While in theory it would make it easier for Palestinians to obtain work permits, the law did little to help Palestinian professionals trying to enter liberal professions, many of which are syndicated and reserved for Lebanese nations. For unskilled jobs, permits are not as helpful as it might seem, given the reluctance of employers to issue Palestinians contracts and thereby give up the current low labor costs and freedom from worker protection regulations. 

The fear of tawtin — the naturalization of Palestinians — upsetting Lebanon’s delicate sectarian balance has made many Lebanese hesitant toward granting further rights to Palestinians. In a narrow Lebanese job market already saturated by low-wage workers from other Arab countries and further afield, some fear that additional working rights would worsen the situation for Lebanese job seekers.

“A very important conclusion of the study is that [Palestinian refugees] do not represent a threat to Lebanese nationals in terms of job searches,” says Lombardo, taking into account that Palestinians primarily compete with non-Lebanese Arabs and other unskilled foreign laborers for jobs. The sheer number of Palestinians in Lebanon would put the community in a position to be a strong positive economic force in the country, if only they were better integrated into the economy through proper employment.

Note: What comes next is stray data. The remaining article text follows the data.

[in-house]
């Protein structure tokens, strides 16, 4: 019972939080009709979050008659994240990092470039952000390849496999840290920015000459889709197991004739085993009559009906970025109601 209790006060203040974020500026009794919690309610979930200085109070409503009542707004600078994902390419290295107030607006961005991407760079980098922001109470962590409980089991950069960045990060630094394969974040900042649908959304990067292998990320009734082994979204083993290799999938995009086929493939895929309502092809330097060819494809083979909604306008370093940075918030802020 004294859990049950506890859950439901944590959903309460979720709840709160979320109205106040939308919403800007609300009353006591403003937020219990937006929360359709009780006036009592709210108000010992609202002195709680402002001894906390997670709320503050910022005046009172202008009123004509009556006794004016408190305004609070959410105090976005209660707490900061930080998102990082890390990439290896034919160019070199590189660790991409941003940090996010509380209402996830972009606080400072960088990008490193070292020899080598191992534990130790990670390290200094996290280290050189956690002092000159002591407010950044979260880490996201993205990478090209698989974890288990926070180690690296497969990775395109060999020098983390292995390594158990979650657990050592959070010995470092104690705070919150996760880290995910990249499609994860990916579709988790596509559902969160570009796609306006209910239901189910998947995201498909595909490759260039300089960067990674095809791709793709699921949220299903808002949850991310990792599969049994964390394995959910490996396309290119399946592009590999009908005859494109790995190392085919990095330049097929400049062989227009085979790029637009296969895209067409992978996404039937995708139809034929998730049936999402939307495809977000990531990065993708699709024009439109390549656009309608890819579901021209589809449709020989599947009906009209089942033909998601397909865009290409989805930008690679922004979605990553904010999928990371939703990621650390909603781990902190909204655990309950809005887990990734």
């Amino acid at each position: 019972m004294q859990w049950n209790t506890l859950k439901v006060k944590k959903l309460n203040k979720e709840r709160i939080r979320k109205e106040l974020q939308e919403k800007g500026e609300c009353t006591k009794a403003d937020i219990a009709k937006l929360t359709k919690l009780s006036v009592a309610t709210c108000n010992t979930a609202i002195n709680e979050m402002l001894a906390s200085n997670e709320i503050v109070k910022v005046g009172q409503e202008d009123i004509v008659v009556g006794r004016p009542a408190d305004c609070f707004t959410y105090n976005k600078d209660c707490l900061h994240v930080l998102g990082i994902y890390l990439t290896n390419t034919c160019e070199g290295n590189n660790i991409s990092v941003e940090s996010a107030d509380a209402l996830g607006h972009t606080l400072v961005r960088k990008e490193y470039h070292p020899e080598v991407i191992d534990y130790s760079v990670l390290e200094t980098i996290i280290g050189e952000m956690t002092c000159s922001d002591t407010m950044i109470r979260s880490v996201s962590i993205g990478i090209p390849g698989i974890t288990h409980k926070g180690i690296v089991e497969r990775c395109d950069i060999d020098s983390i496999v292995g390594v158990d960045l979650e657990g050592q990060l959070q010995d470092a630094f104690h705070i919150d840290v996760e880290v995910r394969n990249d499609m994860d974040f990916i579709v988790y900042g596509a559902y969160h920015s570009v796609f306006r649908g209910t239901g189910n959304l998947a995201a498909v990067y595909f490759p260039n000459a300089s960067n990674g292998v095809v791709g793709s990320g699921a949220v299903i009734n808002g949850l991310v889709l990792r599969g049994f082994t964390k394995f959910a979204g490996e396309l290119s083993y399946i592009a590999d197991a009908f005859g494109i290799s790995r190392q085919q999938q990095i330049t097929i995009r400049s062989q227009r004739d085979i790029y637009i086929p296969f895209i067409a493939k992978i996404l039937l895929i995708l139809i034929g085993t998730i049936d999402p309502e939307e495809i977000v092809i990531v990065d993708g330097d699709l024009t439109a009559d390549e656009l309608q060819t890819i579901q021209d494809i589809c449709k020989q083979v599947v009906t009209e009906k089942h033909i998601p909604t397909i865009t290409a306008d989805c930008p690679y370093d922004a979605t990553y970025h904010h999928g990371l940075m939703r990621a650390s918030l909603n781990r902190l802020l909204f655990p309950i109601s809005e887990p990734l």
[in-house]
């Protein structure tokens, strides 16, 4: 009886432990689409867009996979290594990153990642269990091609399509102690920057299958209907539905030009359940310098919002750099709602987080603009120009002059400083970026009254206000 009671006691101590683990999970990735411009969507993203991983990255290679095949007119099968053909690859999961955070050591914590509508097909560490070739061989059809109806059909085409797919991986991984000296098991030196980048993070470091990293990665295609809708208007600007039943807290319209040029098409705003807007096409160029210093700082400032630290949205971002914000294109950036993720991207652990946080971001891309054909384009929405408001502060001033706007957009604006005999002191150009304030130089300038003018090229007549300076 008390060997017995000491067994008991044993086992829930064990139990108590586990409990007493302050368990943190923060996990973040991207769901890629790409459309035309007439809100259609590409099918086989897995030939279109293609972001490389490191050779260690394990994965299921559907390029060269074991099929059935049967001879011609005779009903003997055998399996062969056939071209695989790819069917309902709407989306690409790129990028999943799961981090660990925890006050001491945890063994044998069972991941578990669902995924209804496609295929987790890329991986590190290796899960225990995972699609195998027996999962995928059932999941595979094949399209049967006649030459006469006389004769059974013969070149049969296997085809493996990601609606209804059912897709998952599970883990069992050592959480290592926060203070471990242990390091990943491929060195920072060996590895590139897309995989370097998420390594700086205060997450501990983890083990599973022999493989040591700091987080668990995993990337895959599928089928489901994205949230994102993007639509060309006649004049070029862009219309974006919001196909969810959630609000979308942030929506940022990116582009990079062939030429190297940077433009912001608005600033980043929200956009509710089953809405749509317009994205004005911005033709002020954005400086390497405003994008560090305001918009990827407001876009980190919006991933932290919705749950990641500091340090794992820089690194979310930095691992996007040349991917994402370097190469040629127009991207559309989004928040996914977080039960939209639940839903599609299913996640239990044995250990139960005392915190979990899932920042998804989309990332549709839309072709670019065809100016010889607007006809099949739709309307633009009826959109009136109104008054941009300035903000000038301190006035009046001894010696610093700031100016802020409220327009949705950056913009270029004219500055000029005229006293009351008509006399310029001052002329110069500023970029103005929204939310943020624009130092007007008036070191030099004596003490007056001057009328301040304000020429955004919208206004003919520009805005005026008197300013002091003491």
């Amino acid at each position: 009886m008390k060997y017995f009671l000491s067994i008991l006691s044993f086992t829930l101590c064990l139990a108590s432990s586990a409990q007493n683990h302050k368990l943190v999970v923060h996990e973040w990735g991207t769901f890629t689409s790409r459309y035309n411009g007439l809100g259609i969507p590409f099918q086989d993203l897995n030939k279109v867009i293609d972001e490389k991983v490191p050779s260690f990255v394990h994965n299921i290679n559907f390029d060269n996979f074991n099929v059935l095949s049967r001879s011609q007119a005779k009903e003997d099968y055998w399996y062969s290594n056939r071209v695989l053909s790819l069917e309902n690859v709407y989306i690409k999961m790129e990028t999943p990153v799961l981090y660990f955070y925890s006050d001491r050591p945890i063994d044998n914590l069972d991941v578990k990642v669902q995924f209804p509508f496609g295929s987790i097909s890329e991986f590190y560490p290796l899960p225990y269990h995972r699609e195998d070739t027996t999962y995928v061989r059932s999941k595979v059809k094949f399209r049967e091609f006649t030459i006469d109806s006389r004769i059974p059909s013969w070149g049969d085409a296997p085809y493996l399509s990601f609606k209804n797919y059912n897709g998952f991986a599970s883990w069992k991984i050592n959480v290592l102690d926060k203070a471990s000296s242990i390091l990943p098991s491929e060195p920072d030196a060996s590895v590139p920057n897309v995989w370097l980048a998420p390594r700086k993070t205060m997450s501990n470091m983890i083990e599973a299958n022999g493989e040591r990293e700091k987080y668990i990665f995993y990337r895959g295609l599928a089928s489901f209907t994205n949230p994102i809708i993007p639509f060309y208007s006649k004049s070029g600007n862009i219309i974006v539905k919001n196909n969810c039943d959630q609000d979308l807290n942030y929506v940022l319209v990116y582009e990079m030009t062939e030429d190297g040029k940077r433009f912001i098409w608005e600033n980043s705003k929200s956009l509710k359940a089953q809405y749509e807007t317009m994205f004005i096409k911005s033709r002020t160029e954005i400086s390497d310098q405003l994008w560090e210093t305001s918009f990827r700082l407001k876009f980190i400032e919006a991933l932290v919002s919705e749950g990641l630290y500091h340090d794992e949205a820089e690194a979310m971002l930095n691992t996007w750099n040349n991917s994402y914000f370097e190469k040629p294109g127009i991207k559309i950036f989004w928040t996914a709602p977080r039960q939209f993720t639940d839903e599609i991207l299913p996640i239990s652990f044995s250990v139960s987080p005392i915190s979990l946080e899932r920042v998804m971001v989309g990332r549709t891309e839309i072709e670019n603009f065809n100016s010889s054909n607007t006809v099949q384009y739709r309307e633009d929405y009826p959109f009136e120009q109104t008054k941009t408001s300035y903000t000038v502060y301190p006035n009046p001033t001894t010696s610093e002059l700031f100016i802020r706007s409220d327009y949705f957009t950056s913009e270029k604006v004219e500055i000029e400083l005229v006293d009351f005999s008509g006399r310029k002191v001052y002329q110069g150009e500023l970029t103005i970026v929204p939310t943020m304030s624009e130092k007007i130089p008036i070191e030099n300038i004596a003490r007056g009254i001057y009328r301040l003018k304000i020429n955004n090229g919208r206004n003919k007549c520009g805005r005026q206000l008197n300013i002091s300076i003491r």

School’s out forever

The inability to keep students in school is a driving factor behind the undereducated Palestinian workforce. While elementary and preparatory schools that Palestinian children go to enjoy high attendance numbers, enrollment rates crash to 51 percent for secondary school. However, this is an improvement from FAFO’s 2006 study, which found that 74 percent of the Palestinian labor force in Lebanon had less than a secondary education.

Post-graduate opportunities are bleak throughout the Palestinian community: “When these kids see their older brother unemployed after a few years in private university, they have no incentive to go to school,” says AUB’s Hanafi.

For Lebanon’s Palestinians, the path to a brighter economic picture is largely out of their own hands. Their high levels of unemployment and poverty will likely continue as long as there are no serious efforts to integrate the refugees into their host country’s economy. With the country’s politicians currently handling their own problems, it could be some time before a helping hand is given to the Palestinians.

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Executive Editors

Executive Editors are the collective voice of the magazine. Stories written by Executive Editors are the culmination of discussions, brainstorming, research and information-gathering by our editorial team. Over decades, our editorial team has applied a blend of seasoned expertise and a discerning eye to bring you insightful and engaging and substantive reads that eschew sensationalism.